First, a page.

Drastic income inequality growth in the United States is largely derived from changes in the way the U.S. government taxes income from capital gains and dividends, according to a new study by Thomas Hungerford of the non-partisan Congressional Research Service.
Essentially, what Democrats have been saying about income inequality — that it's in a large part due to favorable taxation and deduction policies for high income Americans — is largely right, and that has major implications for a possible sequestration fix.
The Hungerford study, in short, is a big get for the Left.
While this may sound like a bit of esoteric macro-econ, it's very relevant to the ongoing debate over the $1.2 trillion in across the board cuts that sequestration will bring about on March 1.
During the debate over the sequester, Democrats and the Obama administration have repeatedly proposed closing loopholes in the tax code that disproportionally benefit the wealthy in lieu of drastic cuts to each and every sector of government.
Republicans have continued to back the cuts, and have indicated that the only possible replacement they're comfortable with are cuts that are targeted rather than sweeping.
Here's where this study comes in. The study looked at recent data from 1991-2006 in an attempt to tease out why wealth inequality became so much more pronounced in the United States over that period.
The Gini ratio measures the extent to which a country's income distribution deviates from a perfectly equal distribution, and serves as an indicator of the gap between the rich and the poor.
Over time, the U.S. has seen the Gini ratio rise significantly:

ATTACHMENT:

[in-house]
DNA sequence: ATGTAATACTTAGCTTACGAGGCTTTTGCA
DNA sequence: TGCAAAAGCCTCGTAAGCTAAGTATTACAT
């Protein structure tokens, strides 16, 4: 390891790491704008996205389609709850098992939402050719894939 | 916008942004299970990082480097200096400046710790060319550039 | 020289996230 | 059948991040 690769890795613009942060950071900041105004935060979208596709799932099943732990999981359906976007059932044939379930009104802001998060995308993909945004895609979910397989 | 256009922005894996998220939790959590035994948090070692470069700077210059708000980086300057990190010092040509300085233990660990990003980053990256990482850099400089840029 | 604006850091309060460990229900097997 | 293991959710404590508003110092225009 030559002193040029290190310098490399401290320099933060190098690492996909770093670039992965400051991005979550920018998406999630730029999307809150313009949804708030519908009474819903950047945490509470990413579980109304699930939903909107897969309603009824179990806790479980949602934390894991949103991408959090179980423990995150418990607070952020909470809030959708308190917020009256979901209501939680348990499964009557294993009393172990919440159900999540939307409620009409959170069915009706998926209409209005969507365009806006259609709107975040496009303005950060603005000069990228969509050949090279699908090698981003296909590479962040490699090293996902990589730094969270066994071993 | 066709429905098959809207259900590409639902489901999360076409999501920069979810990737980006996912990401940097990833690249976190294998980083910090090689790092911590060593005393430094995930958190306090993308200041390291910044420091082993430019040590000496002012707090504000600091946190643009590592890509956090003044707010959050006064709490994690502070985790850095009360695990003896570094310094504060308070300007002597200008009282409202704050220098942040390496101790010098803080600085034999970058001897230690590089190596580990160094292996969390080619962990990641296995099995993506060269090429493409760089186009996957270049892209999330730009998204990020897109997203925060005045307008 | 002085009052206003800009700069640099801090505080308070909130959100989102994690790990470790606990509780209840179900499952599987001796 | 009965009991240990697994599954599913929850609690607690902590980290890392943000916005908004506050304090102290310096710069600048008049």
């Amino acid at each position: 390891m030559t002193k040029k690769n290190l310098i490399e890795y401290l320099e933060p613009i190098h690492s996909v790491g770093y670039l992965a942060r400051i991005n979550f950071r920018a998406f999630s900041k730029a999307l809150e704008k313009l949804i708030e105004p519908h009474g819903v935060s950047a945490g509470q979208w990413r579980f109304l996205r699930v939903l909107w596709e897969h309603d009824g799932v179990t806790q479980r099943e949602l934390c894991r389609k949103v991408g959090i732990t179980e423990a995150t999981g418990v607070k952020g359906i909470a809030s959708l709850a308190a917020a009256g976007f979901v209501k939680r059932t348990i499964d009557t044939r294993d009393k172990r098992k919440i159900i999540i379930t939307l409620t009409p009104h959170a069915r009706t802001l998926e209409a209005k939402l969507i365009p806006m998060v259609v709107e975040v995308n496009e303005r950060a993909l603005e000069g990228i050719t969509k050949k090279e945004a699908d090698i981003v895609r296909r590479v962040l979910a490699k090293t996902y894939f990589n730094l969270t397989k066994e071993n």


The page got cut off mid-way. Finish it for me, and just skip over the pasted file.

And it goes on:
It's become difficult to ascertain what the root cause of this rise in income inequality is.
Republicans have argued that increased big government, taxation and regulations are keeping small business owners down, unable to ascend to a higher income bracket. They have proposed cutting the size of government to enable small business owners to flourish.
Democrats have argued that the income disparity comes from low wages and privileges granted to the wealthy when it comes to capital gains taxation rates and investment income. They have proposed increasing the minimum wage and raising the capital gains rate.
This study, then, is a relative win for the left.
It conclusively found that the wealthy benefitted from low tax rates on investment income, which in turn caused their wealth to grow faster.
Essentially, taxing capital gains as ordinary income would make the playing field more fair, and reduce over time income inequality.
Even more, such a move would serve as a deficit reduction measure that could replace portions of the sequester.
(h/t) Greg Sargent
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